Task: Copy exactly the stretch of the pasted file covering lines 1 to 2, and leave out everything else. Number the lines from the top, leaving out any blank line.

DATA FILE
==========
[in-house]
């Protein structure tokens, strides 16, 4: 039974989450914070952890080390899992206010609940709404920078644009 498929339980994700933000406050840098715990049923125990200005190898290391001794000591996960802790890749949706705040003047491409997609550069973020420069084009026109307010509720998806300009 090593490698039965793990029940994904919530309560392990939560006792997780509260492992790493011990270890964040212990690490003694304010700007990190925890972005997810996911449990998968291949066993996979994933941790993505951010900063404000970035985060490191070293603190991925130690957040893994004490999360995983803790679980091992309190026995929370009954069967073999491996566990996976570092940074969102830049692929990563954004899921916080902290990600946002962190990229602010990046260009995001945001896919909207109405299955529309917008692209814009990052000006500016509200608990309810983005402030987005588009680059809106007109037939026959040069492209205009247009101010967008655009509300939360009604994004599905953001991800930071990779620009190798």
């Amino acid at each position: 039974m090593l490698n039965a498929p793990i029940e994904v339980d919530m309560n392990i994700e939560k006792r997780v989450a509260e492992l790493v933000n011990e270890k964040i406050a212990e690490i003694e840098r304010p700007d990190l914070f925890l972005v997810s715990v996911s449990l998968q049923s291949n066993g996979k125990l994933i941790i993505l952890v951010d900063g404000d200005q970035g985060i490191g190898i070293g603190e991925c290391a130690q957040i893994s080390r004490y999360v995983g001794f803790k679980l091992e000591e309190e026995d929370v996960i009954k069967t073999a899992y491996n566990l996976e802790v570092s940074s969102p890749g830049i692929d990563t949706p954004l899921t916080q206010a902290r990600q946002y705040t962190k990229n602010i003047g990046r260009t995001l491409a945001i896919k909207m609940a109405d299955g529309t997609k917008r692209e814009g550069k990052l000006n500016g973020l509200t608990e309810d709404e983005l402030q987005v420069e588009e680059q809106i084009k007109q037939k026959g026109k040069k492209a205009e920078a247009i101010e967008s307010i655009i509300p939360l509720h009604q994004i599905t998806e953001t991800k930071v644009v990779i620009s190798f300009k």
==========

[in-house]
């Protein structure tokens, strides 16, 4: 039974989450914070952890080390899992206010609940709404920078644009 498929339980994700933000406050840098715990049923125990200005190898290391001794000591996960802790890749949706705040003047491409997609550069973020420069084009026109307010509720998806300009 090593490698039965793990029940994904919530309560392990939560006792997780509260492992790493011990270890964040212990690490003694304010700007990190925890972005997810996911449990998968291949066993996979994933941790993505951010900063404000970035985060490191070293603190991925130690957040893994004490999360995983803790679980091992309190026995929370009954069967073999491996566990996976570092940074969102830049692929990563954004899921916080902290990600946002962190990229602010990046260009995001945001896919909207109405299955529309917008692209814009990052000006500016509200608990309810983005402030987005588009680059809106007109037939026959040069492209205009247009101010967008655009509300939360009604994004599905953001991800930071990779620009190798």